07 March 2013

Exploiting Weaknesses

Lessons from Blitz

After his lecture on the eve of the David Collyer Memorial chess tournament, IM John Donaldson was asked about internet blitz. He admitted to playing thousands of games, but not the tens of thousands to which many blitz addicts must confess. He offered advice (from a fellow IM) to limit games to four at a time, and to do postgame analysis of each one.

I sometimes limit myself to five games per day, and may go weeks or even months with no online blitz at all. But, I am one who has played tens of thousands of games. Sometimes I heed Donaldson's advice and analyze my games afterwards. Last night, after a win that required me to crank out 70 moves on the iPad in under three minutes, I spent some time looking at a critical position from the game. It seemed to me that my opponent missed a clear win.

In the first diagram, Black is in serious trouble.

Internet Opponent (1873) - Stripes.J (1749)
Live Chess Chess.com, 06.03.2013

1.e4 e6 2.d4 d5 3.exd5 exd5 4.Bd3 Bd6 5.f4 Nc6 6.Nf3 Nf6 7.c3 Bg4 8.0–0 0–0 9.Be3 Re8 10.Re1 Nb8 11.Nbd2 c6 12.Qc2 Nbd7 13.Ne5 Nf8 14.h3 Bc8 15.Ndf3 Nh5 16.g4 Nf6 17.Ng5 h6 18.Ngxf7 Qe7 19.Nxd6 Qxd6 20.g5 hxg5 21.fxg5 Nh5 22.Qe2 g6

White to move

During the few seconds that I waited for my opponent to move, I anticipated his exploitation of the weaknesses on g6 and h5. I was certain that I would lose my knight and what remained of my pawn shield in front of my king. Some of the moves that flitted through my mind: 23.Bxg6 Nxg6 24.Qxh5 Bf5 25.Rf1 (25.Nxg6?? would be a disaster for White 25...Qg3+–+).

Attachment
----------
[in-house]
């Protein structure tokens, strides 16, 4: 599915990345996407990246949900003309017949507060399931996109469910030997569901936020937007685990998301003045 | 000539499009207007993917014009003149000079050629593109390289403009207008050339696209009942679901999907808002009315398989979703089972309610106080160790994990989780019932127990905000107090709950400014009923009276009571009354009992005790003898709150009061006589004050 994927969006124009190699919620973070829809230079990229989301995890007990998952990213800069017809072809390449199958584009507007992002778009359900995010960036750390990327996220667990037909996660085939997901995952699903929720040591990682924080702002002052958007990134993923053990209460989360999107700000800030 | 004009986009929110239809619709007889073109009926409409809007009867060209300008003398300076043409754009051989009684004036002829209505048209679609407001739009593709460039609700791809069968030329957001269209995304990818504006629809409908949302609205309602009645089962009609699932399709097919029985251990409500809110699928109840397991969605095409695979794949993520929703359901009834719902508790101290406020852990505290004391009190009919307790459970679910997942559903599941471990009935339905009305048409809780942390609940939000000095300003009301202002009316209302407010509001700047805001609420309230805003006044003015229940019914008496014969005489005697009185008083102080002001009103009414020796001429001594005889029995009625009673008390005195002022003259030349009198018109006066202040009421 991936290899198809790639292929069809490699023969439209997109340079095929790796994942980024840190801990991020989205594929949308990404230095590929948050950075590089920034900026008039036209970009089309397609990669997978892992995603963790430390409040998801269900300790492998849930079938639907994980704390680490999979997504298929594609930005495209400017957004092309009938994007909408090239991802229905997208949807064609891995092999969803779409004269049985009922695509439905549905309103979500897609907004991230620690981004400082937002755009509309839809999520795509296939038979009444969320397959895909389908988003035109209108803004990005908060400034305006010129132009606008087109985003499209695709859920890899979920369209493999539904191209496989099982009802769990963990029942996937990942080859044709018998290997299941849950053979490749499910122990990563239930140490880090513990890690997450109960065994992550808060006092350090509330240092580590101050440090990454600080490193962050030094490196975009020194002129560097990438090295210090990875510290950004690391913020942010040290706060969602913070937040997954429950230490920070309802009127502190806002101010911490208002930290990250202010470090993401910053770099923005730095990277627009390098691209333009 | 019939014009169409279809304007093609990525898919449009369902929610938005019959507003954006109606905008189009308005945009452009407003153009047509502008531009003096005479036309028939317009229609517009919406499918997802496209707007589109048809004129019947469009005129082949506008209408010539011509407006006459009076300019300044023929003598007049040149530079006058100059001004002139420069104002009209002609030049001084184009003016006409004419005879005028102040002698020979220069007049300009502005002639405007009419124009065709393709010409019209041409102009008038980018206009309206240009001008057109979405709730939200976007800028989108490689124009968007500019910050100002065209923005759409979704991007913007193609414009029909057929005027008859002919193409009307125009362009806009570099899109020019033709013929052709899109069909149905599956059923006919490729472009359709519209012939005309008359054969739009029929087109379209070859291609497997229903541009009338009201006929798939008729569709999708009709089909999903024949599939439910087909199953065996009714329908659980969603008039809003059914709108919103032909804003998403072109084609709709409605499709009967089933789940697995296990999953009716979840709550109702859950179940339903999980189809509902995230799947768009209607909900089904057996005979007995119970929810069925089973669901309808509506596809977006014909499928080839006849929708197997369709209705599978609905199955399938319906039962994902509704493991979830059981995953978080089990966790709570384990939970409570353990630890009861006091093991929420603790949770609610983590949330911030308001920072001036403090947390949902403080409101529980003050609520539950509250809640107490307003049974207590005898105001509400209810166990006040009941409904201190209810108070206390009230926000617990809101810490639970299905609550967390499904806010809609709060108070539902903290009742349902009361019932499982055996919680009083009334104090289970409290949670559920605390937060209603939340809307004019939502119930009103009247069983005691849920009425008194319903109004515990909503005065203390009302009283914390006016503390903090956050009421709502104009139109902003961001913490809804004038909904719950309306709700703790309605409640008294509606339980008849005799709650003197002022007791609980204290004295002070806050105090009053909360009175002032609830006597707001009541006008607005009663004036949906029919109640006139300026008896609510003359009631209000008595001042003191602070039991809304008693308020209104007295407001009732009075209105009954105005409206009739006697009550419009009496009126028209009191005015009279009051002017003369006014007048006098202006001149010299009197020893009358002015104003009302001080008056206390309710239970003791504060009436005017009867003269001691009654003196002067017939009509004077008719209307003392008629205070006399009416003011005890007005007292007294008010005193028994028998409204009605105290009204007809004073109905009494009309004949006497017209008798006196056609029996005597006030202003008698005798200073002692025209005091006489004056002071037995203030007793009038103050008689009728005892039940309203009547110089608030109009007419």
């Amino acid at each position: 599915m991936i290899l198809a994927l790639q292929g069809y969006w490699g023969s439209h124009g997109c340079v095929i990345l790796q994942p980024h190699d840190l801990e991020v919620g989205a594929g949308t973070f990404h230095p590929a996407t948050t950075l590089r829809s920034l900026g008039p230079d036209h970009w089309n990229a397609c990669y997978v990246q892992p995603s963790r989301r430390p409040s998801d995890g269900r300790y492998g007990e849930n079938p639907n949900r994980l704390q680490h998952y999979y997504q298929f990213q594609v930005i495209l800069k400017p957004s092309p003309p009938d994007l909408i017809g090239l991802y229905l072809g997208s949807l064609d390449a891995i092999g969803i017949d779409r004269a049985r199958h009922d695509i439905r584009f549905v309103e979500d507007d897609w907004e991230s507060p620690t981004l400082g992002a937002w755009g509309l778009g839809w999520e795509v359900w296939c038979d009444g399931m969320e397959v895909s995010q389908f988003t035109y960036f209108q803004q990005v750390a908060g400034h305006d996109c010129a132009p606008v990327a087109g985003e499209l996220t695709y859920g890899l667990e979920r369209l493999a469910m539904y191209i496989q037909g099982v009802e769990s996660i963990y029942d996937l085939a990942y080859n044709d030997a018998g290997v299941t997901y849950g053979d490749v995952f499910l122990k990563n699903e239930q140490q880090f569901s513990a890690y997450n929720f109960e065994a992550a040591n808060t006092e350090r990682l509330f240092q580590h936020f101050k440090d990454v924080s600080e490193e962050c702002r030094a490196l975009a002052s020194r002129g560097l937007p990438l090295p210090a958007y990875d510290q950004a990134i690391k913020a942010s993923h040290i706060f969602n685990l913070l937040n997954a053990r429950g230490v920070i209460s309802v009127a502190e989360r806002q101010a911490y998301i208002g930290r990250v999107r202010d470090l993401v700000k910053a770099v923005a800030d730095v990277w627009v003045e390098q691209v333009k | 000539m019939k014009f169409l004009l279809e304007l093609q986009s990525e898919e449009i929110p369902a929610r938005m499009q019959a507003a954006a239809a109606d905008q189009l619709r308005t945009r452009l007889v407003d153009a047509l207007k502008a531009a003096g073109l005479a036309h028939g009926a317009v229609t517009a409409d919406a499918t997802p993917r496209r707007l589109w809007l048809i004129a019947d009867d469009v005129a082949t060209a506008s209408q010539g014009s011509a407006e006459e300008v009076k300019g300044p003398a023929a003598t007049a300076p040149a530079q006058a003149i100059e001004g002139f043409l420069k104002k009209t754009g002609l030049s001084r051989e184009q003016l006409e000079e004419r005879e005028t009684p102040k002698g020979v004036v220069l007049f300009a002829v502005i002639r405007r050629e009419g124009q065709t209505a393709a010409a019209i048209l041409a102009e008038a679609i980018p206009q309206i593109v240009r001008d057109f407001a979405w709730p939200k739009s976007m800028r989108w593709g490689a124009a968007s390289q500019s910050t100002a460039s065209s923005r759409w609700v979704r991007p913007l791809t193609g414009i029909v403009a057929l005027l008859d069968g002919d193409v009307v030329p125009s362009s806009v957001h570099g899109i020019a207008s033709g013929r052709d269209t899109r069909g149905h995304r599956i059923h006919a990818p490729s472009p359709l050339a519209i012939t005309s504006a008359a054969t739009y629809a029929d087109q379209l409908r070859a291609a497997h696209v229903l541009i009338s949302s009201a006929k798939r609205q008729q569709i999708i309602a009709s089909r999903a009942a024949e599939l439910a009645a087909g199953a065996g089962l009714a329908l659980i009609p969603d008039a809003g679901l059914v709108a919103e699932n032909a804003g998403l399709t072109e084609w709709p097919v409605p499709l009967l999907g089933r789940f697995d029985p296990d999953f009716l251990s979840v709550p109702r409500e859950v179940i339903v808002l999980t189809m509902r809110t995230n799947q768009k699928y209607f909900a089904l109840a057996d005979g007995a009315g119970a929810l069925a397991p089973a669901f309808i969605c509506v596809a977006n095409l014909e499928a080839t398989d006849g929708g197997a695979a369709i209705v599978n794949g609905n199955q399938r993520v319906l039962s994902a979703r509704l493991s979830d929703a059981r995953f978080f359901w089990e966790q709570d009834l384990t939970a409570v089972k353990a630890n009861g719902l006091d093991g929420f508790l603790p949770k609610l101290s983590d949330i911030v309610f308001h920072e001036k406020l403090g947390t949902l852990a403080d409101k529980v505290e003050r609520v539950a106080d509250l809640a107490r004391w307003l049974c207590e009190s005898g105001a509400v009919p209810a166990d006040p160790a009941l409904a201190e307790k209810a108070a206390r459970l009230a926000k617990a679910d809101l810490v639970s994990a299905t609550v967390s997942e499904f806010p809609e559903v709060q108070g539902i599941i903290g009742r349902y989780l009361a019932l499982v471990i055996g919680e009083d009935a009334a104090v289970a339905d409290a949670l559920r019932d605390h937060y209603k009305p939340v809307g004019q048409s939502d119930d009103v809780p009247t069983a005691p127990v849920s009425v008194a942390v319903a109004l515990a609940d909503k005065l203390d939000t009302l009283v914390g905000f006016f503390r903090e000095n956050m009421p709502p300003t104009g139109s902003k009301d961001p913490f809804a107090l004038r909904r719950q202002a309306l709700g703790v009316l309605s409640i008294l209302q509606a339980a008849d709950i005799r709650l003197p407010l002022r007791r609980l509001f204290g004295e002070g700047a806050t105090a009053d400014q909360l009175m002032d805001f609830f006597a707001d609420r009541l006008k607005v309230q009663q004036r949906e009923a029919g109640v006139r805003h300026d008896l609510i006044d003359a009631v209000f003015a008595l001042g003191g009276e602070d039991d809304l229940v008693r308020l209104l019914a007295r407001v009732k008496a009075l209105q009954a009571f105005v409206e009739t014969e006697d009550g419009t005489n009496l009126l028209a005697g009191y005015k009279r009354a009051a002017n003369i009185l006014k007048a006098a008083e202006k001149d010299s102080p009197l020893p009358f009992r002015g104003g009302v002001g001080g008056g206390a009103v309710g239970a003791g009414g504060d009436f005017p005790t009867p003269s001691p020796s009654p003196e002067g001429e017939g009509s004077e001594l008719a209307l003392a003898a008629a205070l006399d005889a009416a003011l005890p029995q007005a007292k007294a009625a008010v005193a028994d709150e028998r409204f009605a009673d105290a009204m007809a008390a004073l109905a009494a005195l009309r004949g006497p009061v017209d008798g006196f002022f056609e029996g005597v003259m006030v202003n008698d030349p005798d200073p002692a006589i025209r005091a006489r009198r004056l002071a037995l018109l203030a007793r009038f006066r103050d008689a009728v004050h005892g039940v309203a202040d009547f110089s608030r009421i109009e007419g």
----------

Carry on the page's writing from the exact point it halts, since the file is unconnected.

My opponent was looking at my king, and played a better move.

23.Qf3! Qe6

23...Ng7 was better

24.Rf1 Qxh3 25.Qf7+ Kh8

White to move


White missed checkmate 26.Nxg6+ Nxg6 27.Qxe8+ Kh7 28.Qxg6+ Kh8 29.Rf8#

26...Rxf8 27.Nxg6+??

Black's advantage is difficult to cultivate with 27.Rxf8+ Kg7 28.Rf7+ Kg8 29.Rf3 Ng3 30.Rf6 Qh1+ 31.Kf2 Qh2+ 32.Kf3 Bf5

27...Kg7 28.Rxf8

Black to move

Now Black holds all the trumps.

28...Qxe3+ 29.Rf2 Qxd3 30.Ne5 Qg3+ 31.Rg2 Qe3+ 32.Rf2 Nf4 33.Raf1

Black to move


Black missed an easy checkmate

33...Ne2+ 34.Kh1 (34.Kg2 Qh3#) 34...Qh3+ 35.Rh2 Qxf1#

34.Kg2 Nxf2 35.Rxf2 Qxg5+

Easier was 35...Bh3+ 36.Kg1 Qg3+ 37.Kh1 Qxf2 with checkmate on the next move

36.Kf1 Bh3+ 37.Ke1 Qc1+ 38.Ke2

Black to move

Black finds a plan that is easy to play in time trouble.

38...Qxb2+ 39.Ke3 Qxc3+ 40.Ke2 Qb2+ 41.Ke3 Qa3+ 42.Ke2 Qxa2+ 43.Ke3 Qb3+ 44.Ke2

Black to move

And now a simplifying combination. What started as a complex and difficult position that both sides handled incorrectly ended as a race against the clock.

44...Bg4+ 45.Nxg4 Re8+ 46.Ne5 Qc4+ 47.Ke3 Rxe5+ 48.dxe5 Qe4+ 49.Kd2 Qd4+ 50.Ke2 Qxf2+ 51.Kxf2

Black to move

51...Kf7 52.Ke3 Ke6 53.Kf4 b6 54.Ke3 Kxe5 55.Kd3 c5 56.Kc3 Ke4 57.Kd2 d4 58.Kc2 c4 59.Kd2 b5 60.Ke2 c3 61.Kd1 Ke3 62.Kc1 b4 63.Kd1 d3 64.Kc1 c2 65.Kb2 Ke2 66.Kb3 d2 67.Kc4 d1Q 68.Kxb4 c1Q 69.Ka5 Qa3+ 70.Kb5 Qda4# 0–1

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